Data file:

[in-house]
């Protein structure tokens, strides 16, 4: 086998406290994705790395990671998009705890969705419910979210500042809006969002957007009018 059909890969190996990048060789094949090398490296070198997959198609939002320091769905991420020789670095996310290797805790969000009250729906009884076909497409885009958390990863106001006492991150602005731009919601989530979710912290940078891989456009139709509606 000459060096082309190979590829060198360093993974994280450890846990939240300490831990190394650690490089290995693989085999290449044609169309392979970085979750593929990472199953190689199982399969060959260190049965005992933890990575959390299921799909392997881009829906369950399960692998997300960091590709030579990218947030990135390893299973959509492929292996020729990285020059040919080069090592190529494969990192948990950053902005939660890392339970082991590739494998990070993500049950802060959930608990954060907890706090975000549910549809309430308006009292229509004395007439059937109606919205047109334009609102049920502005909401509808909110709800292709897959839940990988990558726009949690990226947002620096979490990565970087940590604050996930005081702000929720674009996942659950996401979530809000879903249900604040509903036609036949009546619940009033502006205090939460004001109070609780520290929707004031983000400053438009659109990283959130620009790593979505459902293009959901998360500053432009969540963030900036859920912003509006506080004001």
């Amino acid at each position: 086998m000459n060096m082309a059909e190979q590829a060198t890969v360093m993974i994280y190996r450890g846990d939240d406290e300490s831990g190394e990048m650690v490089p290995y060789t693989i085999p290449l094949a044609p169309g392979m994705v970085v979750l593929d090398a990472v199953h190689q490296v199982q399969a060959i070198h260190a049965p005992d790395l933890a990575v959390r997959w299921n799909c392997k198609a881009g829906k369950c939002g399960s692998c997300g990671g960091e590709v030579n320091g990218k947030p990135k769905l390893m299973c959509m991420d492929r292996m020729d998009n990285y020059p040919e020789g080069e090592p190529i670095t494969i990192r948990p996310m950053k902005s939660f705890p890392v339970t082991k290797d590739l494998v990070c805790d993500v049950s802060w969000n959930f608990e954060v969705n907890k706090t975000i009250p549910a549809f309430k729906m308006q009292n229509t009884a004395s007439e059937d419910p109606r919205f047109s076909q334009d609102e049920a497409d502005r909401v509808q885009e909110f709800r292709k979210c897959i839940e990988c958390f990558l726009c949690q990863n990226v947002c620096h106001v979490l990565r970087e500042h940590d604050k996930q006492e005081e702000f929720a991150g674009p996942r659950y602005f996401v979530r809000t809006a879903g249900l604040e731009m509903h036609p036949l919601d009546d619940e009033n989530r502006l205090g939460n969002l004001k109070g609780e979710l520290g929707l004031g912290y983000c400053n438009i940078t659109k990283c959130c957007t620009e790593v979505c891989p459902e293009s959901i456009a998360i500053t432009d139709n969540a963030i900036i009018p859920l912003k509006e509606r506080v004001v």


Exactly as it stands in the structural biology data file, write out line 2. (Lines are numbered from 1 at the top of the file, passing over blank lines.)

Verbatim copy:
């Protein structure tokens, strides 16, 4: 086998406290994705790395990671998009705890969705419910979210500042809006969002957007009018 059909890969190996990048060789094949090398490296070198997959198609939002320091769905991420020789670095996310290797805790969000009250729906009884076909497409885009958390990863106001006492991150602005731009919601989530979710912290940078891989456009139709509606 000459060096082309190979590829060198360093993974994280450890846990939240300490831990190394650690490089290995693989085999290449044609169309392979970085979750593929990472199953190689199982399969060959260190049965005992933890990575959390299921799909392997881009829906369950399960692998997300960091590709030579990218947030990135390893299973959509492929292996020729990285020059040919080069090592190529494969990192948990950053902005939660890392339970082991590739494998990070993500049950802060959930608990954060907890706090975000549910549809309430308006009292229509004395007439059937109606919205047109334009609102049920502005909401509808909110709800292709897959839940990988990558726009949690990226947002620096979490990565970087940590604050996930005081702000929720674009996942659950996401979530809000879903249900604040509903036609036949009546619940009033502006205090939460004001109070609780520290929707004031983000400053438009659109990283959130620009790593979505459902293009959901998360500053432009969540963030900036859920912003509006506080004001």